Its true that communication becomes difficult in such situation but most of the times, miscommunication is experienced where the media of communication is verbal. The pronuncition is confusing and not clear. Online chat would be a better option in this case. Even a slow delivery of speech helps you make your concepts clear.
We have a lot of clients coming from outside US, some of them speak very good English and some of them are not. In this case we usually treat them in a very polite way by asking them back or confirm to a specific question since most of them understand English but can't speak English very well
The problem with searching out people who are bilingual is that the language skills cost more money. You are essentially asking for translators who have technical skills, and really, it won't come cheaply. You might try and muddle through first.
Our system restrict what countries can apply for hosting, this cuts out the hassle of countries with a language we can't understand.
You might think this is being nasty but it would not be fair on the customer to provide hosting to them and not be able to support them.
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I had a client that needed a handful of sites transfered over to our servers. His english was pretty bad, and when we checked out his (then) current host's WHM/cPanel... everything was in Dutch!
But luckily Google Chrome was able to translate everything effectively enough for us to make the needed changes and what-have-you.
Although I feel as if this client in particular has received poor support compared to other clients, as I may have to send several tickets back and forth before the actually issue is known, wasting potential resolution time and giving both parties a headache.
The ideal hosting company would have translators and multilingual techs and sales reps, but unfortunately we have yet grown to support such things! One can dream...
She may not have got such good service but you tried and that says a lot. I'm sure that it would have scored brownie points with her, compared with someone telling her that they couldn't deal with her because the language barrier was too great to overcome.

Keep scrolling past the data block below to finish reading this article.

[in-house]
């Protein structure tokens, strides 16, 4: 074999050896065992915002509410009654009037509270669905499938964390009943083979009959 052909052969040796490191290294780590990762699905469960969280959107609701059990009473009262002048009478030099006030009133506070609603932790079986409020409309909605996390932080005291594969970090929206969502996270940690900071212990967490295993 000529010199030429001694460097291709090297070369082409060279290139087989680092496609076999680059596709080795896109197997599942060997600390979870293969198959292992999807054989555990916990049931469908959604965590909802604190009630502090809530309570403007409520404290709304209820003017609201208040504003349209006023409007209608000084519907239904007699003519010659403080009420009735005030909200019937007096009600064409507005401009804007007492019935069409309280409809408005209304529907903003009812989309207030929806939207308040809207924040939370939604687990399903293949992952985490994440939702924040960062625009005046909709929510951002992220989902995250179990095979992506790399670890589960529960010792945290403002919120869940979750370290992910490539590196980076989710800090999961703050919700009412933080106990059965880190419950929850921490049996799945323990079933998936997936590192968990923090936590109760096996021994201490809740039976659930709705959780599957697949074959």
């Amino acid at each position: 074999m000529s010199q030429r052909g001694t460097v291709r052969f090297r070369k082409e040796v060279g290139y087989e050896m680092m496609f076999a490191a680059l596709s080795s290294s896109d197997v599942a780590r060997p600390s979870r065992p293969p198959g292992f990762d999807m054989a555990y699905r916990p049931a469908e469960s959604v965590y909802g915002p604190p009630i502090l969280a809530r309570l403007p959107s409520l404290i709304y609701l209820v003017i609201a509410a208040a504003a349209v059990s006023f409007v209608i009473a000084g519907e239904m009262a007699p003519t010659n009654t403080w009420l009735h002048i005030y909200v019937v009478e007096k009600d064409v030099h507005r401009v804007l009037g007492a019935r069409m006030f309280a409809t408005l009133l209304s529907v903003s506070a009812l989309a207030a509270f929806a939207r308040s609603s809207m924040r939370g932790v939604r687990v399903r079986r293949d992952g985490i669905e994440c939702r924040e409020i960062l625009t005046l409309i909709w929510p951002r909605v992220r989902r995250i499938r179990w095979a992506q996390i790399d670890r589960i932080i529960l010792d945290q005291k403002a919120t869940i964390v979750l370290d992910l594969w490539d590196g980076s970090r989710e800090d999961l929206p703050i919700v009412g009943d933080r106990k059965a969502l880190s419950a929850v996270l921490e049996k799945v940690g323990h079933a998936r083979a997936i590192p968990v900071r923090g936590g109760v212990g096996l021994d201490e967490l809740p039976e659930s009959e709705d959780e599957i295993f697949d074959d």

It depends on your organization's requirement whether to use online translator on not. I think there is no harm in using it if you are getting bunch of customers related to a particular language you can always use it but if not getting them regularly or once in a while then it's fine.
We have a few customers that don't speak English very well. Usually though, it's not a problem. Sometimes you may have to rephrase a question or double check what the customer is asking for but it's usually not too hard to work out.
If the client's requests are simplistic, e.g. subscribe to service X, then we can often handle the request and use translator.
If the client's needs are complex, we often try to find another provider who can handle their language.
For example, I just passed up a nice opportunity involving 10-15 cloud servers, 3-4 dedicated units plus backups. The client's primary language was Portuguese and do to the complexity of the setup requirements, I was not confident we could deliver our services properly.
Fortunately, I have a contact who was able to translate our reply. This way our "saying no" is well understood by the client. Instead of them seeing us as unwilling to help, they have a thoughtful reply in their own language.
I try to send the turn-downs in their own language as often as I can.